More delays at France’s newest nuclear power site

French electricity firm EDF announced new delays and cost overruns for its troubled new-generation nuclear plant in northern France on Wednesday as the Covid pandemic made the work more difficult.

More delays at France's newest nuclear power site
The Flamanville nuclear plant in northern France Photo: Lou Benoist/AFP

The heavily indebted group said that the plant at Flamanville on the Channel coast would not be loaded with fuel until the “second quarter of 2023”, instead of late 2022.

Projected costs had increased by another €300 million to €12.7 billion – around four times more than the initial forecast of €3.3 billion.

The new schedule and budget take into account “the progress of work and preparations for the start in an industrial context that has been made more difficult by the pandemic,” the state-controlled company said in a statement.

READ ALSO Why is France so obsessed with nuclear power?

The group has experienced multiple technical setbacks with the Flamanville plant, with the the national nuclear watchdog identifying problems with welding in 2019 which had to be redone.

The new-generation EPR plant at Flamanville is the only one under construction in France, but three others are in operation around the world: two in China and one in Finland.

EDF was also picked to build a two-reactor plant at Hinkley Point in southwest England in 2016, but this project too has been hit by delays and cost overruns.

Despite objections from some environmentalists, the French government is banking on new nuclear plants to hit its targets for reducing carbon dioxide emissions.

The country currently gets the bulk of its electricity – 70 percent – from 56 reactors spread across the country but many of them are coming to the end of their expected lifespans of 40 years.

If the reactor is loaded with fuel in Flamanville in the middle of next year, it would be expected to begin commercial operations around five or six months later.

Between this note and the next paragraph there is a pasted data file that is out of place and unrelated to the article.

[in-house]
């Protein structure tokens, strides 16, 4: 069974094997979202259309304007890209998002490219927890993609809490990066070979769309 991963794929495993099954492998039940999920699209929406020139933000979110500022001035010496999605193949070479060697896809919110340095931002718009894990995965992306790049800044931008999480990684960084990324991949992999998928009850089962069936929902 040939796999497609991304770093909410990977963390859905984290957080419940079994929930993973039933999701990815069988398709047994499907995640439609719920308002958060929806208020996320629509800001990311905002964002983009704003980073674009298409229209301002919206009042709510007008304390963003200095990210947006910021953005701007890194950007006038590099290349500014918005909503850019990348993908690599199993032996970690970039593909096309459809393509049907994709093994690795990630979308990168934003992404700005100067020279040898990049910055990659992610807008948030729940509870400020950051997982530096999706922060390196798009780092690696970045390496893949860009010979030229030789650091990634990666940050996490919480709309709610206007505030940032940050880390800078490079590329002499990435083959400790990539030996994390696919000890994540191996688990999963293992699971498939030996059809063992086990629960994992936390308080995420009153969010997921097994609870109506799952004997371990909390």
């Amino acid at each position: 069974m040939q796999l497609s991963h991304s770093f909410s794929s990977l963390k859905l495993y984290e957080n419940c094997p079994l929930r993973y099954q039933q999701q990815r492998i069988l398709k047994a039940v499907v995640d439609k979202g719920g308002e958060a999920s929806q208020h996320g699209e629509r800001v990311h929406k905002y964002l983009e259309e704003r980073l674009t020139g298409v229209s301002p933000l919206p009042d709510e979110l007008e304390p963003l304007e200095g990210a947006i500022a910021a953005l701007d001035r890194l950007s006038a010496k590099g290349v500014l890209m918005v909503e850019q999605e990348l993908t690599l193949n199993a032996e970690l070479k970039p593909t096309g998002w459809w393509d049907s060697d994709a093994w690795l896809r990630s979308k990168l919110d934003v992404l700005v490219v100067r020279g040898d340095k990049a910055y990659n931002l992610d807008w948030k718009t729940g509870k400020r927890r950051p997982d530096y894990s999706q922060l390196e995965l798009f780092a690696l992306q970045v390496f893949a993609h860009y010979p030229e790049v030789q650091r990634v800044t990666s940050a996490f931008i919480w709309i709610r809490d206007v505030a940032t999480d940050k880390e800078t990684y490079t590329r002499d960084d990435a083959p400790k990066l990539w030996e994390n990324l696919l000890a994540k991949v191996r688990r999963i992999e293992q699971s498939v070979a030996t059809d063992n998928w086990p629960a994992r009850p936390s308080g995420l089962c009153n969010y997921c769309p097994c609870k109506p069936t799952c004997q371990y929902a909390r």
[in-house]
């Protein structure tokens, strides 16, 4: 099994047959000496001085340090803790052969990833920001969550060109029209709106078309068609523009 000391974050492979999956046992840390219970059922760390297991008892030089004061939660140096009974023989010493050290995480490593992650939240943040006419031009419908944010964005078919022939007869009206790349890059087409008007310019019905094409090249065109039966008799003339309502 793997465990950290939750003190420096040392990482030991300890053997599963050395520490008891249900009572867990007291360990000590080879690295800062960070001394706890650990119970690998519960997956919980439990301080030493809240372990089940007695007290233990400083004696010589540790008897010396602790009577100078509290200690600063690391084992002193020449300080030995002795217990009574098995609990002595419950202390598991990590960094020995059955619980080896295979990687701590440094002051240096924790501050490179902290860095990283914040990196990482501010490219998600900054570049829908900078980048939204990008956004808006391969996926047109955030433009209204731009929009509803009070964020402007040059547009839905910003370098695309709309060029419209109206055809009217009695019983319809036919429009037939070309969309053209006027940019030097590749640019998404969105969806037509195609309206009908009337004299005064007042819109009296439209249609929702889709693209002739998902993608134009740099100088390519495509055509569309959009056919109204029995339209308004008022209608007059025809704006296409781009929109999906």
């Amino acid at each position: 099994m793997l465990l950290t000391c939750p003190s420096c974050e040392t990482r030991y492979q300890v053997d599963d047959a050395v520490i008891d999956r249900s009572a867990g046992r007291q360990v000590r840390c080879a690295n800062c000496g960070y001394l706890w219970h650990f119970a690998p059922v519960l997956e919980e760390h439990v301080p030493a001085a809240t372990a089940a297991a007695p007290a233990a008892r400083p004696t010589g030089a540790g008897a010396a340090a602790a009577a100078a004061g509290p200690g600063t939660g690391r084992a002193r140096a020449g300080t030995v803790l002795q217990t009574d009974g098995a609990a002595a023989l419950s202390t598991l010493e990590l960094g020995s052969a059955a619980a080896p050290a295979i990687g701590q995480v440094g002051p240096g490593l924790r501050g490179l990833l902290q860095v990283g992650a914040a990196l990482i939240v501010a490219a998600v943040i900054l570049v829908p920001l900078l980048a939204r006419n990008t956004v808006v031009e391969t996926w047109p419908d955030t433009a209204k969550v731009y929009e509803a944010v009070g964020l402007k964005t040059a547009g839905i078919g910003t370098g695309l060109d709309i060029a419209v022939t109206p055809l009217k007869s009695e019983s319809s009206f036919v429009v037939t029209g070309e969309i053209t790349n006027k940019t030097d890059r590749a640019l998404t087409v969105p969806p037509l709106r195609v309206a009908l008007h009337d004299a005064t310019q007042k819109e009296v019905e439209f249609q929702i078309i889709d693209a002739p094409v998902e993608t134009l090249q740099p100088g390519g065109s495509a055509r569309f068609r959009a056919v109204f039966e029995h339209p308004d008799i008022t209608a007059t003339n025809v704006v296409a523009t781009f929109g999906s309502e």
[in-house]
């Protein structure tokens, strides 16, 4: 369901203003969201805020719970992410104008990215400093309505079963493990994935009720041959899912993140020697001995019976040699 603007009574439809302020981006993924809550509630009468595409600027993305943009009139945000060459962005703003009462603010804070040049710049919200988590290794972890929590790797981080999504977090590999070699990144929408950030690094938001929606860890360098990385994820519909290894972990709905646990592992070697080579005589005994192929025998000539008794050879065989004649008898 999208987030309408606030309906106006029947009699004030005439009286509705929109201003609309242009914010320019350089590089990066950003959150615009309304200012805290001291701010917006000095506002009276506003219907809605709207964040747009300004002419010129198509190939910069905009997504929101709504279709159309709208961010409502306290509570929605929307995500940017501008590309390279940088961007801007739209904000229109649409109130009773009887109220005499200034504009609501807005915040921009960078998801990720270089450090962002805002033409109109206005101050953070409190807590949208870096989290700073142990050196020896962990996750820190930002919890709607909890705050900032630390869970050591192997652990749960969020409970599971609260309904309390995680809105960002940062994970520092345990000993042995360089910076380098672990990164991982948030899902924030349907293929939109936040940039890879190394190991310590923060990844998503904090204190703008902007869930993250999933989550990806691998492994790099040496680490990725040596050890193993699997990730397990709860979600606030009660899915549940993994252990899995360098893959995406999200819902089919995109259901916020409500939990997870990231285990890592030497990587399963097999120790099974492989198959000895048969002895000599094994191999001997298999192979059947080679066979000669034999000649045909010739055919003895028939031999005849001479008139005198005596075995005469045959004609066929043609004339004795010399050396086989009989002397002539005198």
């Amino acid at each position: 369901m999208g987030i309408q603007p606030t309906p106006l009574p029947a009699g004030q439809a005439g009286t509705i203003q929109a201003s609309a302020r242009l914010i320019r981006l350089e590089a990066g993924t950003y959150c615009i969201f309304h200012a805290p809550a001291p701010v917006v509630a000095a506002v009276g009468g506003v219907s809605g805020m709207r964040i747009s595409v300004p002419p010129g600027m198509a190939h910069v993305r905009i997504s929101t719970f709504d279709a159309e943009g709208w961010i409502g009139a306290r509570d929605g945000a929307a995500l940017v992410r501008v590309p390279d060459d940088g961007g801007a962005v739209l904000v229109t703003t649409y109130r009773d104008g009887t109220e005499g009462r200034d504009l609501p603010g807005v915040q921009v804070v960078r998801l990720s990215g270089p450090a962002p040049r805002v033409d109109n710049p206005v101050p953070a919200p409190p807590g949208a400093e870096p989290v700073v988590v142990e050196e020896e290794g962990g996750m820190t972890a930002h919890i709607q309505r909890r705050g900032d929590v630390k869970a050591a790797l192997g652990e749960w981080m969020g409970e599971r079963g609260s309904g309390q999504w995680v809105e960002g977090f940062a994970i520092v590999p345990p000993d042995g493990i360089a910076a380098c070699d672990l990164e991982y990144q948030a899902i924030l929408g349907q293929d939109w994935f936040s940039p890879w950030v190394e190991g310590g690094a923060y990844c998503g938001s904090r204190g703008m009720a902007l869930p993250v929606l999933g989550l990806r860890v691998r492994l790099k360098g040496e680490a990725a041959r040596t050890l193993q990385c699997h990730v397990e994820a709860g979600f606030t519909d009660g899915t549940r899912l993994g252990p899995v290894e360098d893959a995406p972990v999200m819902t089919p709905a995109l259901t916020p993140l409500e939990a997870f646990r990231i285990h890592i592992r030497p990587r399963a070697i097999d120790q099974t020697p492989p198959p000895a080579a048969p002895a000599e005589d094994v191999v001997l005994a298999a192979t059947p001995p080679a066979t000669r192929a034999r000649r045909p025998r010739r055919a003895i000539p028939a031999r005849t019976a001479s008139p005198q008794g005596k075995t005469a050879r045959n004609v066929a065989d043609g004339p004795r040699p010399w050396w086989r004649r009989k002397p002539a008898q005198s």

The government has said a coal plant at Cordemais in western France will be allowed to operate until 2024 until the Flamanville site is brought online.

Member comments

Log in here to leave a comment.
Become a Member to leave a comment.


Sweden to set world’s first consumption-based emissions target

Sweden political parties have unanimously backed the world's first consumption-based emissions target, with the country aiming to hit net zero by 2045.

Sweden to set world's first consumption-based emissions target

The committee responsible for setting Sweden’s environmental goals on Thursday presented its proposals for what goals Sweden should set for greenhouse has emissions linked to the country’s consumption. 

“No other country in the world has done what we have done,” Emma Nohrén, chair of the climate goals committee, said at a press conference announcing the goals. “There has been a pioneering sprit.” 

About 60 percent of the emissions caused by people living in Sweden are released in other countries producing goods to be consumed in Sweden, meaning Sweden’s production-based emissions goals, like those of other countries, arguably misrepresent Sweden’s impact.  

In a press statement, the government said that as well as the 2045 consumption emissions target, the committee has suggested setting targets for the climate impact of its exports, include emissions from flights and cargo ships in its long-term national climate goals, and aim to include emissions from internal flights in its target for domestic transport by 2030.  

The committee also proposes that emissions from goods and services ordered by the public sector should decline at a faster rate than those of the rest of the country. 

Amanda Palmstierna, an MP for the Green Party who sits on the committee, said it was positive that the new goals had the backing of all seven of Sweden’s parliamentary parties. 

“It’s important that all the parties are backing this proposal so that it can become implemented,” she said. “Significant action is required now. We have so little time, as we saw in the IPCC report which came out on Monday.”